What is this?

NeuroSynth is a platform for large-scale, automated synthesis of functional magnetic resonance imaging (fMRI) data extracted from published articles. It's a website wrapped around a set of open-source Python and JavaScript packages. Neurosynth lets you run crude but useful analyses of fMRI data on a very large scale. For example, here's an automated meta-analysis of 311 pain-related studies, visualized interactively:


Interface update and bug fixes

Jul 28, 2013

The Neurosynth viewer just received a small interface update. Sliders have been tweaked, and you can now manually specify positive and negative thresholds. Other interface improvements are on the way.

A number of viewer issues have also been resolved; most notably, WebGL is no longer needed in order to view images, so Neurosynth should now work properly in any modern browser.

Having viewing troubles? Use a WebGL-enabled browser

Jun 26, 2013

If you're having trouble viewing images in Neurosynth, odds are you're using a version of Safari or another browser without WebGL enabled. Due to some changes to the viewer, Neurosynth currently requires WebGL in order to load images properly. This will hopefully be remedied in the near future; in the meantime, if you can't see any blobs, we suggest using Google Chrome, enabling WebGL, or using the old version of Neurosynth.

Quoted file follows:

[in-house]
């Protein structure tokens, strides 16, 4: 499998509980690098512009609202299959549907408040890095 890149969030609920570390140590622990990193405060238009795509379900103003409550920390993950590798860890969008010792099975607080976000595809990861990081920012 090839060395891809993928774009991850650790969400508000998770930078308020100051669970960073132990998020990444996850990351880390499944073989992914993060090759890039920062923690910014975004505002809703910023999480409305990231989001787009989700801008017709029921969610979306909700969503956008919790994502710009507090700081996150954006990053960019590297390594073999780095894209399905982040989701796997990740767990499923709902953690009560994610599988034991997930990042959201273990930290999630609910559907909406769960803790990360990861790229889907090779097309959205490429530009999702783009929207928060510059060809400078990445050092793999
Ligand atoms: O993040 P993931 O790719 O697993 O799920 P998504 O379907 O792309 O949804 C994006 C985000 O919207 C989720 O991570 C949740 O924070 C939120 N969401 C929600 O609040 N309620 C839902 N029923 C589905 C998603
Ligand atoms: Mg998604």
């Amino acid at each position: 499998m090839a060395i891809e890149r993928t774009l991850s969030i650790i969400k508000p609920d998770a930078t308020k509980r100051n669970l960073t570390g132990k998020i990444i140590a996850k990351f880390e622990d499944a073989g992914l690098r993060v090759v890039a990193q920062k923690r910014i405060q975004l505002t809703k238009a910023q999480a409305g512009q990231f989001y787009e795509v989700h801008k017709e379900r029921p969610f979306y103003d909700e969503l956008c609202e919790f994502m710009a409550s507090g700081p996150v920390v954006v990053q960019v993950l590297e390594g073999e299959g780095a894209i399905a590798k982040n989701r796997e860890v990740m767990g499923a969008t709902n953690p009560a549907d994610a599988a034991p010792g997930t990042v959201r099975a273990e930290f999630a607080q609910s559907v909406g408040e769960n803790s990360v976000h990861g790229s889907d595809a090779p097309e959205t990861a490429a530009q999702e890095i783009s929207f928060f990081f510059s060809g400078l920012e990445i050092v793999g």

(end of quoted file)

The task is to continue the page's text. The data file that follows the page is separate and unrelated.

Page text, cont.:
Location data is back!

Jun 15, 2013

If you were wondering where the location data from the old version of Neurosynth went in the new version, wonder no longer! We just added a new locations section. It contains all of the same features as the old version: for any given voxel, you can now see all of the studies in the database that activate nearby, a ranked list of feature loadings, and a coactivation map displaying brain regions that tend to be reported in the same articles as the target voxel. We've also cranked up the resolution from 4 mm to 2 mm--Neurosynth now serves data on over 150,000 distinct voxels!